Florence Wysinger Allen

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Flo Allen
Flo Allen modeling.jpg
Florence Allen posing for a drawing class at California School of Fine Arts, May 4, 1948, by an unknown photographer
Florence Wysinger Allen

March 14, 1913
Oakland, California
Died June 1, 1997(1997-06-01) (aged 84)
Oakland, California
Nationality American
Known for Artists' model

Florence Wysinger Allen (March 14, 1913 – June 1, 1997) was an African American artists' model for more than 30 years. She was called "San Francisco's best loved artists' model".[1]

Personal life

Florence Wysinger Allen was born in Oakland, California in 1913. Her father, Marion, was the son of California pioneer Edmond Edward Wysinger.[2] Her mother, née Moore, was a concert pianist. Allen attended Fremont High School and became active in the San Francisco arts community and became a civil rights activist and newspaper columnist. Her social circle included the likes of Paul Robeson, Paul Newman, Harry Belafonte and Allen Ginsberg.[3] When not modeling she worked as a hostess at North Beach restaurants such as Washington Square Bar and Grill. In 1987 she was struck by a truck while crossing a street near Fisherman's Wharf, breaking both her legs and restricting her mobility.[4] She died in El Sobrante, California on June 1, 1997.[3]

Artists' model

There's an art to this business. There's a hell of a lot more to it than skin and bones. It's very difficult work. You find muscles you didn't know you had. Just when you think you're relaxed, the sweat starts running – and then you itch. The strain is tremendous.

— Flo Allen[4]
Sketch of Florence Allen by Eleanor Dickinson, 1965.

Allen began modelling in 1933, motivated by monetary need,[4] and worked for painters such as Mark Rothko, Diego Rivera, Gertrude Murphy and Wayne Thiebaud. She also modeled for art school classes at the San Francisco Art Institute, University of California-Berkeley, Stanford University, the California College of Arts and Crafts and Mills College. Allen preferred to model in the nude acknowledging that successful modeling was strenuous, involving discipline and thought. As she stated, "You can't think with your clothes on." [5] Modeling in the nude also earned her more money; she was paid 75 cents an hour versus 50 cents an hour for clothed modeling. In 1945 she led the founding of the San Francisco Models' Guild, an extant entity currently known as the Bay Area Models' Guild.[3] It was influential for improving the pay for artists models.[5] In 1965 the University of California-San Francisco held an art exhibition titled "Florence Allen Herself" which showcased Allen's thirty year modelling career.[1] In 1987 she became the Model Coordinator and teacher of the Model Certification Workshop at the California College of the Arts.[3]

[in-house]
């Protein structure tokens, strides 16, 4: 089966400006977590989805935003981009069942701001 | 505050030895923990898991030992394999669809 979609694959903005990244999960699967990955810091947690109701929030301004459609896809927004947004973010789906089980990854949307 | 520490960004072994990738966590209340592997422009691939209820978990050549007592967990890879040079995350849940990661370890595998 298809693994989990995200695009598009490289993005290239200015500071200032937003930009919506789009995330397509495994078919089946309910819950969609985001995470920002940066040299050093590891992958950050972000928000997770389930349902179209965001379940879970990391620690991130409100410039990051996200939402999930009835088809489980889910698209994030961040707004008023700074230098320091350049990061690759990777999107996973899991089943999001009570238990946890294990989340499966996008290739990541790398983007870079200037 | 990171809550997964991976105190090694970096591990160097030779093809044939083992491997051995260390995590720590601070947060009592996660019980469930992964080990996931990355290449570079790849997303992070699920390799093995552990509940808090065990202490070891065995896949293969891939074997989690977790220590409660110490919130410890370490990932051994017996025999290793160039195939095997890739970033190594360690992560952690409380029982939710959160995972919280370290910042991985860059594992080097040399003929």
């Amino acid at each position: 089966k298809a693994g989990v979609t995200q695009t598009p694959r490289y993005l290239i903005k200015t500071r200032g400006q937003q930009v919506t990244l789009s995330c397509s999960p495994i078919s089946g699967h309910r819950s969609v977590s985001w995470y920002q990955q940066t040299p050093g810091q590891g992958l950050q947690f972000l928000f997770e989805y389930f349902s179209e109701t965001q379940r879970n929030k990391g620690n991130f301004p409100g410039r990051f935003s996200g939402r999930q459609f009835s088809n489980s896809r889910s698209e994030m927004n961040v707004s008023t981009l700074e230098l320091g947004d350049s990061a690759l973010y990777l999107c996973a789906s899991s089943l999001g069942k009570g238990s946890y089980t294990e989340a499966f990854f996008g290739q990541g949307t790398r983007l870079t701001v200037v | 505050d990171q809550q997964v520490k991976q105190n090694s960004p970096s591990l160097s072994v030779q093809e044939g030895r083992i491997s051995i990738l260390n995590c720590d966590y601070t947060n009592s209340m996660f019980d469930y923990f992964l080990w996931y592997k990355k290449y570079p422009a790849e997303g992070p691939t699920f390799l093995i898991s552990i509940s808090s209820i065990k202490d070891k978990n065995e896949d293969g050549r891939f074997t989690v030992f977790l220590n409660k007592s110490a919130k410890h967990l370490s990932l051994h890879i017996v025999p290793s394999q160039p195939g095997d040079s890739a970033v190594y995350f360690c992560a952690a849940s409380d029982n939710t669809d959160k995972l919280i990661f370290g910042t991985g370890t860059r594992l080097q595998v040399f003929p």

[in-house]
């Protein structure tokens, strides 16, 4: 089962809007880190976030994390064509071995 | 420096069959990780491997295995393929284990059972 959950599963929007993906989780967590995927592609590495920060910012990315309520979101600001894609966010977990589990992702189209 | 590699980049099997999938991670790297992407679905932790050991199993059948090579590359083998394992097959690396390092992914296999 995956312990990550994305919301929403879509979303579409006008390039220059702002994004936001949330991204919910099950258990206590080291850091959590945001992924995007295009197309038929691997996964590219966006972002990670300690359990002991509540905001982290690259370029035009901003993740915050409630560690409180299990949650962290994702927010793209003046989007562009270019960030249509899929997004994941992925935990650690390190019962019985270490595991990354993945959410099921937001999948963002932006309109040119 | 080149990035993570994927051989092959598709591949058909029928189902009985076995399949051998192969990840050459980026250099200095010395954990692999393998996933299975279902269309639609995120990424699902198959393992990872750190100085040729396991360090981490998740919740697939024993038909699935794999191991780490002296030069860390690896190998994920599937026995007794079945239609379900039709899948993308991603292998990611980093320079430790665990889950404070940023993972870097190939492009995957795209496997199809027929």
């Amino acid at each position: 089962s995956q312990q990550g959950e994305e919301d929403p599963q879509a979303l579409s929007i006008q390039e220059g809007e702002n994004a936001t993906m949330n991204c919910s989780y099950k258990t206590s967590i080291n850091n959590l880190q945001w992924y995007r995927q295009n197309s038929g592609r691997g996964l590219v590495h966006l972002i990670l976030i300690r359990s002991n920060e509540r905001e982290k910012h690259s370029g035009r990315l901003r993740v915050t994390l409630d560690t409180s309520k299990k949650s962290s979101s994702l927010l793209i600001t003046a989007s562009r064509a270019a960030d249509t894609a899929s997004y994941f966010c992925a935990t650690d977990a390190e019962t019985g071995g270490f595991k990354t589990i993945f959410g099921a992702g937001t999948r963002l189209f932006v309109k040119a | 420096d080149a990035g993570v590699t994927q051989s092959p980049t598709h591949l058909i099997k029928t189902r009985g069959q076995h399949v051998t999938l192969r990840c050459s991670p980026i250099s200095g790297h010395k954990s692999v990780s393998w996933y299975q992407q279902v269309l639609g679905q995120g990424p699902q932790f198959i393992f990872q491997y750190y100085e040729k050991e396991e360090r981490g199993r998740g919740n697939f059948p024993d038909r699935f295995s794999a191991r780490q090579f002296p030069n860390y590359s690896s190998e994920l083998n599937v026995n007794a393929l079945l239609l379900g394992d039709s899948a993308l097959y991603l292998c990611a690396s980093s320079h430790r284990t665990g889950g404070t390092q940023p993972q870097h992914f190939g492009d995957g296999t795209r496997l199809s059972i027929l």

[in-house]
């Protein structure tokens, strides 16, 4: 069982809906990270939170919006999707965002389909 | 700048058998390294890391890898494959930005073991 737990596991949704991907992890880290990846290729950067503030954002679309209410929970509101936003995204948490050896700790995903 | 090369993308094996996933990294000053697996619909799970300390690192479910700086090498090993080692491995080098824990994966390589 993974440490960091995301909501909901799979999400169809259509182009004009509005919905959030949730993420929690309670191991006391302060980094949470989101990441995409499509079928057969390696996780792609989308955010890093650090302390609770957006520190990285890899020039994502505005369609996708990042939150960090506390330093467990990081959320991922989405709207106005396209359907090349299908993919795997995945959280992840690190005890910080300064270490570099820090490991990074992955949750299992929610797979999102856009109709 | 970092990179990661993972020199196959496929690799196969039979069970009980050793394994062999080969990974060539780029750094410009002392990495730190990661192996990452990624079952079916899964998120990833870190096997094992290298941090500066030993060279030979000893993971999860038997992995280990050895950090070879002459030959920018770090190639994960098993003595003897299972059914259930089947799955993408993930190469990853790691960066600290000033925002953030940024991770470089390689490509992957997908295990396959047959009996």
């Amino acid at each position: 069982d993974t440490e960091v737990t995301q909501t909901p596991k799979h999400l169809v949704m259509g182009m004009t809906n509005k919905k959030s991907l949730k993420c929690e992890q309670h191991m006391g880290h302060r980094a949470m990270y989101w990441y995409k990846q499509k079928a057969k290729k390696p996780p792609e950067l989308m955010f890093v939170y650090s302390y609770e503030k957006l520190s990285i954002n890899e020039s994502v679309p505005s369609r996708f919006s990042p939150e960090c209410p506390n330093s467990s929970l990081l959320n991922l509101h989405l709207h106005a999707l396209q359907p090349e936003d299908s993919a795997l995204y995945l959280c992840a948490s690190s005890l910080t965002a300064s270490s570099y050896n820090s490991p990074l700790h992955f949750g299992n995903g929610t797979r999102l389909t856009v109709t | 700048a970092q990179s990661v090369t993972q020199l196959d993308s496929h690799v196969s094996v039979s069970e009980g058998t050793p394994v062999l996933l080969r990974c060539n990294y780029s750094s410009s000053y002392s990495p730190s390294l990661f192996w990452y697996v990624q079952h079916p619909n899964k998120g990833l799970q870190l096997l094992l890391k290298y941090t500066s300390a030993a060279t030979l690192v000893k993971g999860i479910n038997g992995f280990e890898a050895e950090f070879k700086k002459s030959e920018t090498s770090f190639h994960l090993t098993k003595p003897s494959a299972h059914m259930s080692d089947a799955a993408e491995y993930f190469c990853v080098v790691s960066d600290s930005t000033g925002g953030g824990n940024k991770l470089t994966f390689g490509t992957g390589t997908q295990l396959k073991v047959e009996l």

1. ^ a b "Synapse – The UCSF student newspaper, Volume 9, Number 11, 28 May 1965 — 1965–66 Symphony Tickets Now Available". Synapse Archive. University of California, San Francisco. 1965. Retrieved 16 Jun 2011.
  2. ^ 1920 United States Federal Census. Draft Registration Cards, 1917-1918. Washington, D.C.: National Archives and Records Administration. M1509, 4,582 rolls.
  3. ^ a b c d "Finding Aid". Florence Allen papers, 1920–1997. Archives of American Art. 2011. Retrieved 16 Jun 2011.
  4. ^ a b c J.L. Pimsleur (June 18, 1997). "Flo Allen – Legendary Artists' Model". Modern Art. SF Gate. Retrieved 16 Jun 2011.
  5. ^ a b Pimsleur, J. L. (June 18, 1997). ""Flo Allen—Legendary Artist's Model"". San Francisco Chronicle.

External links

  • Bay Area Models Guild which was started by Allen
  • Flo Allen's obituary from the SFGate
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